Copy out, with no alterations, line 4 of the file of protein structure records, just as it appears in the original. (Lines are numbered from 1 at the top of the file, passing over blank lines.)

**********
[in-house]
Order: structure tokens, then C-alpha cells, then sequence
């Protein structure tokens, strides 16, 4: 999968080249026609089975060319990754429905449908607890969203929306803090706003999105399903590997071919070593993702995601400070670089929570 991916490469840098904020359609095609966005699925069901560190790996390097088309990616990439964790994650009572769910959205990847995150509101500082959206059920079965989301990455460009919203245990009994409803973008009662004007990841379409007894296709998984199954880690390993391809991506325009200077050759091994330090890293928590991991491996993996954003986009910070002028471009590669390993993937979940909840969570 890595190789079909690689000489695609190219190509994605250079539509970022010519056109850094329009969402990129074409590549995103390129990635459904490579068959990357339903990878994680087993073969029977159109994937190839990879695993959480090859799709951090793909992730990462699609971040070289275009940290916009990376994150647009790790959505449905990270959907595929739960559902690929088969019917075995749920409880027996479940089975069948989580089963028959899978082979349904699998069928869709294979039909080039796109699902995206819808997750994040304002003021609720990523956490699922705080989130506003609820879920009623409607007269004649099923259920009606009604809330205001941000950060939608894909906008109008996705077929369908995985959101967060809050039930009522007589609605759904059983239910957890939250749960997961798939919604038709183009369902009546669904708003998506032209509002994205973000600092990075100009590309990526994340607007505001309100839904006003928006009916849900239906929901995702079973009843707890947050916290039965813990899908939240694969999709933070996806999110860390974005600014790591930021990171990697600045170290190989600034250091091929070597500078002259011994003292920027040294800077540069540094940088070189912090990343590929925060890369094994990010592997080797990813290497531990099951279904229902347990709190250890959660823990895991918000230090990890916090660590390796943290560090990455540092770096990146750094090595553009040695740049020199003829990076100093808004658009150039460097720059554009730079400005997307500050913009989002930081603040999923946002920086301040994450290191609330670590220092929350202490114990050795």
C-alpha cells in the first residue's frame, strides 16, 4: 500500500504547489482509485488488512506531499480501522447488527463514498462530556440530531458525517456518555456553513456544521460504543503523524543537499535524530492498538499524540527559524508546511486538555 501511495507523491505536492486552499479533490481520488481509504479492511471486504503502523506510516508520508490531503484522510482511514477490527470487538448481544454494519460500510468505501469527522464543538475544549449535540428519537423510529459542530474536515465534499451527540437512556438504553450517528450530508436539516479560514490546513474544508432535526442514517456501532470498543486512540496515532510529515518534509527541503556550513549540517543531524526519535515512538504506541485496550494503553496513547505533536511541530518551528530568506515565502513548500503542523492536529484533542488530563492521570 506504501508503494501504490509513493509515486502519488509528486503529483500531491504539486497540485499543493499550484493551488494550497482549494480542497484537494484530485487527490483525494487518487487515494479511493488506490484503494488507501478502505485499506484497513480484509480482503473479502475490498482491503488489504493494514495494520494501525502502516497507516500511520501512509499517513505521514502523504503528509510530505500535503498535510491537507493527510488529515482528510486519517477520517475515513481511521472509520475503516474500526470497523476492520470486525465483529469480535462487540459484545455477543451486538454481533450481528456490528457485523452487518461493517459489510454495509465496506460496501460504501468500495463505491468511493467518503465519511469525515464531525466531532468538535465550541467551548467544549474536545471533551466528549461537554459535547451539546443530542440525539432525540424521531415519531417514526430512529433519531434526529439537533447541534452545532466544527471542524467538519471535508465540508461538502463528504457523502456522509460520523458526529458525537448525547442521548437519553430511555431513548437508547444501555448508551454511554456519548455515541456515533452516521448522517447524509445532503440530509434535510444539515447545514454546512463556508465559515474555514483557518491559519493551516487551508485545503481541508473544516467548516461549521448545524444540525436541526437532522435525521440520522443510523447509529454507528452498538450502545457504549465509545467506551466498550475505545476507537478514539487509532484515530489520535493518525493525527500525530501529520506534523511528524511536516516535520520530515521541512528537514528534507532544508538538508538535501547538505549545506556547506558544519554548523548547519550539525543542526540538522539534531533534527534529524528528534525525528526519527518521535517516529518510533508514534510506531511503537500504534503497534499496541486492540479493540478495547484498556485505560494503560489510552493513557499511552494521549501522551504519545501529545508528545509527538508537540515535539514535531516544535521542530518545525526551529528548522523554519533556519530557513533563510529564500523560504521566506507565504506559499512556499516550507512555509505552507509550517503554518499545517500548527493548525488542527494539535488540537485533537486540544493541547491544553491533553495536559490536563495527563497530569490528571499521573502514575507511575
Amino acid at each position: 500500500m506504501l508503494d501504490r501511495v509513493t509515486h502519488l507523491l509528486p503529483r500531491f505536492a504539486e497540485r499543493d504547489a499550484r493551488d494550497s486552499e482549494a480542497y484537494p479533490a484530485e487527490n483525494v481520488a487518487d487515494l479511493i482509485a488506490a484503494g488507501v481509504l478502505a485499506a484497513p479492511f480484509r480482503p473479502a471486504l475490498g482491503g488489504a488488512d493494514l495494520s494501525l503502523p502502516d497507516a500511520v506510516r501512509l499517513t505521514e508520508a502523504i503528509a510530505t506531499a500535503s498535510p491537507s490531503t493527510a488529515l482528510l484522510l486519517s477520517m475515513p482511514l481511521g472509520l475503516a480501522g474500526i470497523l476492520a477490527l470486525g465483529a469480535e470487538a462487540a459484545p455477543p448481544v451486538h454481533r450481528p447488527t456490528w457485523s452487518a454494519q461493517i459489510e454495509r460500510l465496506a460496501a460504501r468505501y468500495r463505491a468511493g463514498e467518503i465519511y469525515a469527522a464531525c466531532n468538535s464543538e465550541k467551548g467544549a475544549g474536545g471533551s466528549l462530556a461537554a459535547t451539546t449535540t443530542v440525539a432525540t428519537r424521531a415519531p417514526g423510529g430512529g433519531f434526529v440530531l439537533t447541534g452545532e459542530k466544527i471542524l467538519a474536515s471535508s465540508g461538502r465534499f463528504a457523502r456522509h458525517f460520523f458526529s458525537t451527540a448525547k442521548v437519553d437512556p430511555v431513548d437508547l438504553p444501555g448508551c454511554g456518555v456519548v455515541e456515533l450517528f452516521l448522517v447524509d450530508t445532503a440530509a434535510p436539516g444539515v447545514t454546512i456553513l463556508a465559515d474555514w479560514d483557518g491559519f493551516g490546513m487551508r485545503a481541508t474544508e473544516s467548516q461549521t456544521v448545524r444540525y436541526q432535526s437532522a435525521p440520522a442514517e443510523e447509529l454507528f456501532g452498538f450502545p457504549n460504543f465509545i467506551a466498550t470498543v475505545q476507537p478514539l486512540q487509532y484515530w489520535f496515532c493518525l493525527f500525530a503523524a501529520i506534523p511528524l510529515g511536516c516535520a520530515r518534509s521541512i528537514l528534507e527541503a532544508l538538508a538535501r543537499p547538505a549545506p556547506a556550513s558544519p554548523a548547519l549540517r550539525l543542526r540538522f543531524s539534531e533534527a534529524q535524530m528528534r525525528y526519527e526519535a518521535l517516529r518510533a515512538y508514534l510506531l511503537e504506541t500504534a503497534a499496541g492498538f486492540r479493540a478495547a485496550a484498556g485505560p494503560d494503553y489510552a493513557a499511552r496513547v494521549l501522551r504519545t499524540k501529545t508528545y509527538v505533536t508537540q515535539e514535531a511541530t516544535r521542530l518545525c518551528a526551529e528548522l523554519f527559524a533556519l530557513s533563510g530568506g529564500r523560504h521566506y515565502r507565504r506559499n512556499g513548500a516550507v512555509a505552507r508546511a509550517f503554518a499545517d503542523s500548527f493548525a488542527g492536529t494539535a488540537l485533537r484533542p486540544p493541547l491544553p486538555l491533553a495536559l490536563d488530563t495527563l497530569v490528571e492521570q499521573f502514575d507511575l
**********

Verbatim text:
C-alpha cells in the first residue's frame, strides 16, 4: 500500500504547489482509485488488512506531499480501522447488527463514498462530556440530531458525517456518555456553513456544521460504543503523524543537499535524530492498538499524540527559524508546511486538555 501511495507523491505536492486552499479533490481520488481509504479492511471486504503502523506510516508520508490531503484522510482511514477490527470487538448481544454494519460500510468505501469527522464543538475544549449535540428519537423510529459542530474536515465534499451527540437512556438504553450517528450530508436539516479560514490546513474544508432535526442514517456501532470498543486512540496515532510529515518534509527541503556550513549540517543531524526519535515512538504506541485496550494503553496513547505533536511541530518551528530568506515565502513548500503542523492536529484533542488530563492521570 506504501508503494501504490509513493509515486502519488509528486503529483500531491504539486497540485499543493499550484493551488494550497482549494480542497484537494484530485487527490483525494487518487487515494479511493488506490484503494488507501478502505485499506484497513480484509480482503473479502475490498482491503488489504493494514495494520494501525502502516497507516500511520501512509499517513505521514502523504503528509510530505500535503498535510491537507493527510488529515482528510486519517477520517475515513481511521472509520475503516474500526470497523476492520470486525465483529469480535462487540459484545455477543451486538454481533450481528456490528457485523452487518461493517459489510454495509465496506460496501460504501468500495463505491468511493467518503465519511469525515464531525466531532468538535465550541467551548467544549474536545471533551466528549461537554459535547451539546443530542440525539432525540424521531415519531417514526430512529433519531434526529439537533447541534452545532466544527471542524467538519471535508465540508461538502463528504457523502456522509460520523458526529458525537448525547442521548437519553430511555431513548437508547444501555448508551454511554456519548455515541456515533452516521448522517447524509445532503440530509434535510444539515447545514454546512463556508465559515474555514483557518491559519493551516487551508485545503481541508473544516467548516461549521448545524444540525436541526437532522435525521440520522443510523447509529454507528452498538450502545457504549465509545467506551466498550475505545476507537478514539487509532484515530489520535493518525493525527500525530501529520506534523511528524511536516516535520520530515521541512528537514528534507532544508538538508538535501547538505549545506556547506558544519554548523548547519550539525543542526540538522539534531533534527534529524528528534525525528526519527518521535517516529518510533508514534510506531511503537500504534503497534499496541486492540479493540478495547484498556485505560494503560489510552493513557499511552494521549501522551504519545501529545508528545509527538508537540515535539514535531516544535521542530518545525526551529528548522523554519533556519530557513533563510529564500523560504521566506507565504506559499512556499516550507512555509505552507509550517503554518499545517500548527493548525488542527494539535488540537485533537486540544493541547491544553491533553495536559490536563495527563497530569490528571499521573502514575507511575